A number of things fell together for me around this time and saved me from mental exhaustion and possible loss of faith. My academic advisor was a true believer, a very important witness; I came to a new understanding of faith, as I have described in my blog series on faith; other things I will probably never write down. The relevant part for the present post is this: I realized that I had been trying to convince the “inner other” instead of trying to convince myself. When I honestly asked myself what persuaded me, Jeremy Holmes, I saw that the existence of God is actually easy to prove, stupidly obvious: the facts are apparent and the arguments clear. What is hard is not demonstrating the existence of God; what is hard is persuading an atheist. As soon I escaped the limitations my shadowy interlocutor imposed on the conversation, I found that I was not in anything like the trouble I had thought.

As I have gone on in life, I have observed the “inner other” phenomenon in myself time and time again. When I move to a new job and find new friends, suddenly I see the world against a new horizon; a new set of things seems to loom large and some things that seemed important before suddenly seem to shrink. When I withdrew from work this past year for my sabbatical, I found that I was able to reshape my horizon and realize that some things that seemed like big problems at work were neither big nor really my problem at all. When I am reading more of a particular set of authors, those authors shape my “inner other” for a while.

While my experience is pretty typical, not everyone reacts to a new social group the way that I do. I have met people who seem to be immune to transition because their “inner other” does not readily change, so that when they move on to a new social circle they retain the old interior conversation partner. The ongoing mismatch between their own priorities and those of their group create the impression that they are objective, above influence, free-thinking. But over time I have realized that their “inner other” is no less present, just more stubbornly persistent.

Similarly, I have known people of a less social disposition who form their “inner other” largely from books. They read constantly, and the “group” formed by the authors they read serves as a basis for the “inner other,” again creating the illusion that they are free of such influences because they don’t seem to measure their thought against the people actually around them.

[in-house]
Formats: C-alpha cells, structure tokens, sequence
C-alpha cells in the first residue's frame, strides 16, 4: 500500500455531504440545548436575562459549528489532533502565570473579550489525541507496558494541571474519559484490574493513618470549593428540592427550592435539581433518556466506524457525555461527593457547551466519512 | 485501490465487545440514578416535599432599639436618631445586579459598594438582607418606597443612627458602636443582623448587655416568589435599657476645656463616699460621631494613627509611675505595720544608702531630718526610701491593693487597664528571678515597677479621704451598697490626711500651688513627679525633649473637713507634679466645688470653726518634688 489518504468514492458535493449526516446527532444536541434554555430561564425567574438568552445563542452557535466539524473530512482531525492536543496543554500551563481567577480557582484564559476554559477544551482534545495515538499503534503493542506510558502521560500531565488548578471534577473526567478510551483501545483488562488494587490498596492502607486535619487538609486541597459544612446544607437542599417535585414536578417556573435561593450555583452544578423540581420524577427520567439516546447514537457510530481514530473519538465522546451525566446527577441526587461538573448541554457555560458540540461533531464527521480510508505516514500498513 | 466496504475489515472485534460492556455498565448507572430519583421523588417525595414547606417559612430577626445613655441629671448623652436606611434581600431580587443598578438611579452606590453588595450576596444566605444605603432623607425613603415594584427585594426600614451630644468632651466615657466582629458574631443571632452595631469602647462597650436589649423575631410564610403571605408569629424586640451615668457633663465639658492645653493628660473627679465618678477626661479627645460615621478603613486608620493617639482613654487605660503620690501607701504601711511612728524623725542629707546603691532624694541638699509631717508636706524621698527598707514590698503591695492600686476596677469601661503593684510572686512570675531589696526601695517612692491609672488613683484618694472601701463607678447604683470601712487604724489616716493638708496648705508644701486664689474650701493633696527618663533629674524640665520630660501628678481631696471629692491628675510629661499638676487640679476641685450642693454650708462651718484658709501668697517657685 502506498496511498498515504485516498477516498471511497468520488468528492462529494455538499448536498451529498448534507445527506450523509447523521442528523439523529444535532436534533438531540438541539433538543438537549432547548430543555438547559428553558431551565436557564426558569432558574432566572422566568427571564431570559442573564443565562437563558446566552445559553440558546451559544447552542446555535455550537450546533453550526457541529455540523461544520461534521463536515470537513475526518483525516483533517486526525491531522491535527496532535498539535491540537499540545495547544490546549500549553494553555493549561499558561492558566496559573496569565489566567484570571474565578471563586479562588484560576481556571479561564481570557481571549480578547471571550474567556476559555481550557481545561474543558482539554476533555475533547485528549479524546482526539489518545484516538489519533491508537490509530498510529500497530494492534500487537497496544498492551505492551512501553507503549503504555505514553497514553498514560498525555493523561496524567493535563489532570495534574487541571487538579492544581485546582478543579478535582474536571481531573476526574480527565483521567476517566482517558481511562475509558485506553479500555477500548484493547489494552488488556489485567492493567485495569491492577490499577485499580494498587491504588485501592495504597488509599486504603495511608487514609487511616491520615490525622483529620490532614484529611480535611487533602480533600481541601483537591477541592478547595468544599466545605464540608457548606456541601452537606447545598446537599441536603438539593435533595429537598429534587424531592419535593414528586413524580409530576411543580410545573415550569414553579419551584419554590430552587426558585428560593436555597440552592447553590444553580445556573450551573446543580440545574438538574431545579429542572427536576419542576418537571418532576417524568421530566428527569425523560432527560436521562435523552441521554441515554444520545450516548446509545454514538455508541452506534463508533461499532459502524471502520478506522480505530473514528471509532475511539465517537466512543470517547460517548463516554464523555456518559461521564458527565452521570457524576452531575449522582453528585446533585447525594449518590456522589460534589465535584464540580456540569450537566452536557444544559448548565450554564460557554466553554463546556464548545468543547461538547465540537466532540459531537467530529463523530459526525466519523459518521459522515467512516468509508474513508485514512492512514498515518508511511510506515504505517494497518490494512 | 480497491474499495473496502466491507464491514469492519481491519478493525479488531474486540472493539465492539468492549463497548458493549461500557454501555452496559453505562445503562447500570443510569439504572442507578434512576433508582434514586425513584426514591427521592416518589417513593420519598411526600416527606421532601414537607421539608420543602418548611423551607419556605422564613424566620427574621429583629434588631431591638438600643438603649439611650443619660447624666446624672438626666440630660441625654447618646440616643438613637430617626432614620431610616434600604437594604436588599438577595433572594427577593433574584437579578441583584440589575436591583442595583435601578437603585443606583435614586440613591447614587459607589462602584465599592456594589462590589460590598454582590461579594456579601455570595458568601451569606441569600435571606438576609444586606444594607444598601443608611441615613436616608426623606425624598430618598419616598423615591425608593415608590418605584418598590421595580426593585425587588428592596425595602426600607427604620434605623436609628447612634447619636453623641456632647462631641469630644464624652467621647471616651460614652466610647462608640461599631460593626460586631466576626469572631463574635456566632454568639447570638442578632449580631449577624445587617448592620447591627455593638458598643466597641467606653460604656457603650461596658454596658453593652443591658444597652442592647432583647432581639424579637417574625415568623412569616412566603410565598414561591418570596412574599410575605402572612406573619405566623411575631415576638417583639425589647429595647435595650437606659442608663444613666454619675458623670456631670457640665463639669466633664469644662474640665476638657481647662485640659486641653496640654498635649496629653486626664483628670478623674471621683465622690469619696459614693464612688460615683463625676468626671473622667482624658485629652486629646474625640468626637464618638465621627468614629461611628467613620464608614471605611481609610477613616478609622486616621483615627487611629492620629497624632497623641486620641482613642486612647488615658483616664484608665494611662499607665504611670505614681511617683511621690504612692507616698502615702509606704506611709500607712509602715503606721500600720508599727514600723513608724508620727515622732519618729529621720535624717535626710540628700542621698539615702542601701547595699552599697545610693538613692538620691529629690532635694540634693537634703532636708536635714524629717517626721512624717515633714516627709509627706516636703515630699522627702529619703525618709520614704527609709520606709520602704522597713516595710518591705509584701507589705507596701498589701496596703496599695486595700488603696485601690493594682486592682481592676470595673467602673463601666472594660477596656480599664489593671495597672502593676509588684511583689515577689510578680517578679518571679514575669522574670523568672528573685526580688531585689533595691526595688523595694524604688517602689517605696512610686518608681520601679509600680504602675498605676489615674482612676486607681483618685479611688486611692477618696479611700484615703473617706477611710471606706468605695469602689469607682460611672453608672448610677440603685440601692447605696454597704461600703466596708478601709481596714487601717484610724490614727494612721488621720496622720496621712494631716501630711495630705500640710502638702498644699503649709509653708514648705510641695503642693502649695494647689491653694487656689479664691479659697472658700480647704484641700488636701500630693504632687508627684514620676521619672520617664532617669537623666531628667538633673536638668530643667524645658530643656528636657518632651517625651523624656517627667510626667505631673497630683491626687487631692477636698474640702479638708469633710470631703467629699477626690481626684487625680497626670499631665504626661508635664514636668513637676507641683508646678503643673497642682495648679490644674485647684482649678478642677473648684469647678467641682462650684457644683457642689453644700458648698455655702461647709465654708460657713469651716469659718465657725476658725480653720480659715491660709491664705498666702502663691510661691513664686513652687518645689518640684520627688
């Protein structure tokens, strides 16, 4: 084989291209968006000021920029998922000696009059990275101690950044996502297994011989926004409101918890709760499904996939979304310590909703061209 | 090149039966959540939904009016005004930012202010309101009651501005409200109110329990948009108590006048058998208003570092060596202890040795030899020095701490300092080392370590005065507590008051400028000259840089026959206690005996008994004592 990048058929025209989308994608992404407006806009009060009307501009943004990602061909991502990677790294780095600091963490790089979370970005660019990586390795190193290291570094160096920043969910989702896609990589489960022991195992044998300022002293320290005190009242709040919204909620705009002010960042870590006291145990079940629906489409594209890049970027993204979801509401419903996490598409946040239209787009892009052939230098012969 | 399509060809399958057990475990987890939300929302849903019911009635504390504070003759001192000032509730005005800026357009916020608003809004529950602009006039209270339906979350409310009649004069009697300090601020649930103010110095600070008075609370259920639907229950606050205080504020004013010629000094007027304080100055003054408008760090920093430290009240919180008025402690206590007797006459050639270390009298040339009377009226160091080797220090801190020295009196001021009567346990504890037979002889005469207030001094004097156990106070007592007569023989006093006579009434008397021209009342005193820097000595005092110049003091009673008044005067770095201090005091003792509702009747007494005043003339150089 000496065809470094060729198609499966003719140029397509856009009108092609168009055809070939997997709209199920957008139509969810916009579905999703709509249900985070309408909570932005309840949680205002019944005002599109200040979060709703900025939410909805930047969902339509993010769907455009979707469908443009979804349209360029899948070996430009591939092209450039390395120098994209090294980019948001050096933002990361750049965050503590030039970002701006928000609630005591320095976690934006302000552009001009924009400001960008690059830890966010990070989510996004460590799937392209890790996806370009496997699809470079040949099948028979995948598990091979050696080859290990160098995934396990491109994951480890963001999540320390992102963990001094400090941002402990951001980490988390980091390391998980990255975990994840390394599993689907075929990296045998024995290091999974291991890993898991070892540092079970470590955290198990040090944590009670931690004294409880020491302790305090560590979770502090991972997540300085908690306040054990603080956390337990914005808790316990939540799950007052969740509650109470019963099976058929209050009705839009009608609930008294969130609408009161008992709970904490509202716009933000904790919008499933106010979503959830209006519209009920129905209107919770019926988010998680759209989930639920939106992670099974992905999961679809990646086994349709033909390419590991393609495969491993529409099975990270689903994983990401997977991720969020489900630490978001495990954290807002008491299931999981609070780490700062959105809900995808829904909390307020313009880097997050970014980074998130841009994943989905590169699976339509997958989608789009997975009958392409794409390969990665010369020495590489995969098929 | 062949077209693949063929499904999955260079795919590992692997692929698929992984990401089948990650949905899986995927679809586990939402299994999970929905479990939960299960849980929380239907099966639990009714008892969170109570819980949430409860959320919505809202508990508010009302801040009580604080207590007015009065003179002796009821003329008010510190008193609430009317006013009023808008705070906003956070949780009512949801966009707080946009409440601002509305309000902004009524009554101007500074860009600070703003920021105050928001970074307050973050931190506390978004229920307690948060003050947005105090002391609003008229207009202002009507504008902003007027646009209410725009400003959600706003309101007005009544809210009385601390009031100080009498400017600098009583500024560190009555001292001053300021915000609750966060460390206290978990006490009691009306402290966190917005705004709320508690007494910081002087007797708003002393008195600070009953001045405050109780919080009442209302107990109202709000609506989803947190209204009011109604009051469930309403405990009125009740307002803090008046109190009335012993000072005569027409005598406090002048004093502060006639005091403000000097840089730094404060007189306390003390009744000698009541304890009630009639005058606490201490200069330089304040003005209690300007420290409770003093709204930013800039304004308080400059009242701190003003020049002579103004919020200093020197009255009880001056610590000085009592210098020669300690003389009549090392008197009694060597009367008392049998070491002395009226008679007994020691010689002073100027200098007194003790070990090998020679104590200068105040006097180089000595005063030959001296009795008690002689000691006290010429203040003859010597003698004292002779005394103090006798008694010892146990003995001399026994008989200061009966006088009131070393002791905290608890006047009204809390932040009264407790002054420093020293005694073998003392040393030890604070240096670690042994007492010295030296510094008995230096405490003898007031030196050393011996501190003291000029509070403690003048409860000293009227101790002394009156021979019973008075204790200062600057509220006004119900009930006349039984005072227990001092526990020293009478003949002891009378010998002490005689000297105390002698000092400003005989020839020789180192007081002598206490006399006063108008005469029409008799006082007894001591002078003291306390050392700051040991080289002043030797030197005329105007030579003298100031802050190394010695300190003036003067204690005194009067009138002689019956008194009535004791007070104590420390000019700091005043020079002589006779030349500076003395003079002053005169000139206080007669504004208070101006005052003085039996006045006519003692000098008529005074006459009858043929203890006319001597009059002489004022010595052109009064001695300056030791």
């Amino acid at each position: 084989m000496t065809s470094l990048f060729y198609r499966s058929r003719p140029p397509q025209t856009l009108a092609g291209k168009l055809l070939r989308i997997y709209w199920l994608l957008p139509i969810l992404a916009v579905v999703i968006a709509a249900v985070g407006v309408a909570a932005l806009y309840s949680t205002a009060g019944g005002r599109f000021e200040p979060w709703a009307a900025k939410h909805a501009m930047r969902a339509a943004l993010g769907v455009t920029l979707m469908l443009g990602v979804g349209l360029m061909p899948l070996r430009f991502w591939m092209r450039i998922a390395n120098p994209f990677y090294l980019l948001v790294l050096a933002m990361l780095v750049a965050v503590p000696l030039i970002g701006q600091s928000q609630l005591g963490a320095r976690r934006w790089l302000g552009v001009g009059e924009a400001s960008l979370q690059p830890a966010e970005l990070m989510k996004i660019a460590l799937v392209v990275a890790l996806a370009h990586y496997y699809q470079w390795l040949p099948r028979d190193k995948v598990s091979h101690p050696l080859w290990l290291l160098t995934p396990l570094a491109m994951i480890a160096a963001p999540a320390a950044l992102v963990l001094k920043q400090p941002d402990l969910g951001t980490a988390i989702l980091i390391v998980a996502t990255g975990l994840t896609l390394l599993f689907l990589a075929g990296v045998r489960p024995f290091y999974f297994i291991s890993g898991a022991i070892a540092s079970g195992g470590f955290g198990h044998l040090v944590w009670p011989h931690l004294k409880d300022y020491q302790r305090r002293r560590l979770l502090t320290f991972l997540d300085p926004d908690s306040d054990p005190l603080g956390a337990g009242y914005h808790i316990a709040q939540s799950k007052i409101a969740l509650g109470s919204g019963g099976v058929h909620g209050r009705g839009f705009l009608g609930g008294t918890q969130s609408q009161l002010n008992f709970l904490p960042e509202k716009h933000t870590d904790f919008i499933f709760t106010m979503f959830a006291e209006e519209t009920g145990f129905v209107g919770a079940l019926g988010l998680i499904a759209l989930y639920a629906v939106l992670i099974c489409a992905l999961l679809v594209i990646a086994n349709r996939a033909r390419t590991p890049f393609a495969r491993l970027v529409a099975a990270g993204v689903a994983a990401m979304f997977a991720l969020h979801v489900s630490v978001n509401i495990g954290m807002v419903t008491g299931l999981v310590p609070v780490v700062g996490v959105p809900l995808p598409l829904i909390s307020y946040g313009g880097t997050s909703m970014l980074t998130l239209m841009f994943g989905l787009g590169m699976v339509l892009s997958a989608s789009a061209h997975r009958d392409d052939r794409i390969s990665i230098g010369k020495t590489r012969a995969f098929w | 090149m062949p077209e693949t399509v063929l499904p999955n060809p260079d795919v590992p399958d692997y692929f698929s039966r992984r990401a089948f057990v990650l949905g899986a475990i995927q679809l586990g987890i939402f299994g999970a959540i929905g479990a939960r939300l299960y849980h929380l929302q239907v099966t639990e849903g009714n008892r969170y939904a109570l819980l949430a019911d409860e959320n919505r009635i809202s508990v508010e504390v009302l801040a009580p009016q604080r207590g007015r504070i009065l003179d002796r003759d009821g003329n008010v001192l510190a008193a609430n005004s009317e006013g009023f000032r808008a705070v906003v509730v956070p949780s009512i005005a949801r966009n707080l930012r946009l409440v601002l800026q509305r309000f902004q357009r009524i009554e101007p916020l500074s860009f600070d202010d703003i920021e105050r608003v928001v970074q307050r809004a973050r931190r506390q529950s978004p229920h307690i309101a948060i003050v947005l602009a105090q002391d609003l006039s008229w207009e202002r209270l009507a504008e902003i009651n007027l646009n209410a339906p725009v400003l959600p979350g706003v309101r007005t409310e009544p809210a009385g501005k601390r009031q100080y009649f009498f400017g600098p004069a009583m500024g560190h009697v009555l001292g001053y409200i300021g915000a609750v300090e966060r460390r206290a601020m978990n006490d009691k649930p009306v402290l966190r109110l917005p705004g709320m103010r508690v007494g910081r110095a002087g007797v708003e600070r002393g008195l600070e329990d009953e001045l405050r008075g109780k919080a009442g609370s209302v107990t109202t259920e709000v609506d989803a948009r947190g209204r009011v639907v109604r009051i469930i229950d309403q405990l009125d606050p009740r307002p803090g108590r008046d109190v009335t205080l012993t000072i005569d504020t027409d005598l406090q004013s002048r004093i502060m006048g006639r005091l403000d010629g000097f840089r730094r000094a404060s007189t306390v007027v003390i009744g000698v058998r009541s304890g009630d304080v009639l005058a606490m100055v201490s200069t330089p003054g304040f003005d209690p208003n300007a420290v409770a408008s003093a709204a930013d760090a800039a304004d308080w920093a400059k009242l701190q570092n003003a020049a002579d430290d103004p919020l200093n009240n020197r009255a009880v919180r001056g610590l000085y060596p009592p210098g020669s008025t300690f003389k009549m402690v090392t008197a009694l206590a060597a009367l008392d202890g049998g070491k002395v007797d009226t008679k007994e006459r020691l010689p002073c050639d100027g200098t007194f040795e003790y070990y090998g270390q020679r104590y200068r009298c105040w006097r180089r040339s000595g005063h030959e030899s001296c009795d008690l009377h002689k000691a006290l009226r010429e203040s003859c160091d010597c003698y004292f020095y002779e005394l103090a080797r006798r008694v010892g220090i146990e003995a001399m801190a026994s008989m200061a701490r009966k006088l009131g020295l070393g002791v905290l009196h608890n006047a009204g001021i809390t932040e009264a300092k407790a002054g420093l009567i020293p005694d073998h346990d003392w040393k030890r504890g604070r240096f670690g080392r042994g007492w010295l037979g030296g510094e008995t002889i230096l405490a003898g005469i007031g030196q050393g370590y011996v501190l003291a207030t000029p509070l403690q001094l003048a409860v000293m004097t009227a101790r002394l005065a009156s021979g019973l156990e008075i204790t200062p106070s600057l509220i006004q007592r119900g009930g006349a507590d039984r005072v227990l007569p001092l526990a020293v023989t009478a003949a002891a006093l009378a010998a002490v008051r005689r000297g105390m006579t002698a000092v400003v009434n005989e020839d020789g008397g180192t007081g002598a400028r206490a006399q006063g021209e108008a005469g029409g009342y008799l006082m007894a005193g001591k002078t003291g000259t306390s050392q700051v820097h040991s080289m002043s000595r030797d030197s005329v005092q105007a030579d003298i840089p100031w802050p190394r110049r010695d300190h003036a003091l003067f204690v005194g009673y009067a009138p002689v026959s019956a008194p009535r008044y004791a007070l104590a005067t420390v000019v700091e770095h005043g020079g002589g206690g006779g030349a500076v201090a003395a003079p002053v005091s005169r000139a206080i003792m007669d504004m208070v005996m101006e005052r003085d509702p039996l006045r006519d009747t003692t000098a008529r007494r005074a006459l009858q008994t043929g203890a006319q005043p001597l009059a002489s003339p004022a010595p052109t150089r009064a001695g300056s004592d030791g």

In both cases, the impression of objectivity makes the situation more dangerous, because we tend to notice things when they move or change. When your “inner other” remains the same over time then you are less likely to notice “him” as something other than “you”.

So are we hopelessly and helplessly chained to the “inner other,” incapable of objective thought? By no means. In my next post, I’ll describe three approaches to making your “inner other” not an obstacle but an ally in the pursuit of truth.

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The Inner Other

[This is the first in a series: 1. The “Inner Other”; 2. Discovering the “Inner Other”; 3. Three ways to manage your “inner other”.]

It may sound paradoxical to speak of an “inner other.”  How can what is within be what is without?  How can “inner” be anything but “same”?  But in fact our rationality, because it is human, is social:  we only learn to reason after we learn to speak, and our reasoning is largely done in words, and yet we learn to speak in order to speak to others.  An orientation toward the other is built into human thought.

Hence the “other” right within us.  Because words are of their nature other-oriented, the interior conversation that constitutes our mental life is often—perhaps more often than not—carried out as though it were a dialogue with someone.  Although we might describe this interior conversation as “talking to ourselves,” usually we talk to a vague, imaginary interlocutor we have constructed, a shadowy “other” that acts as a kind of objective check on our subjective excesses.  It is easy to mistake this interlocutor for our own selves, but the otherness of this other turns out to be important.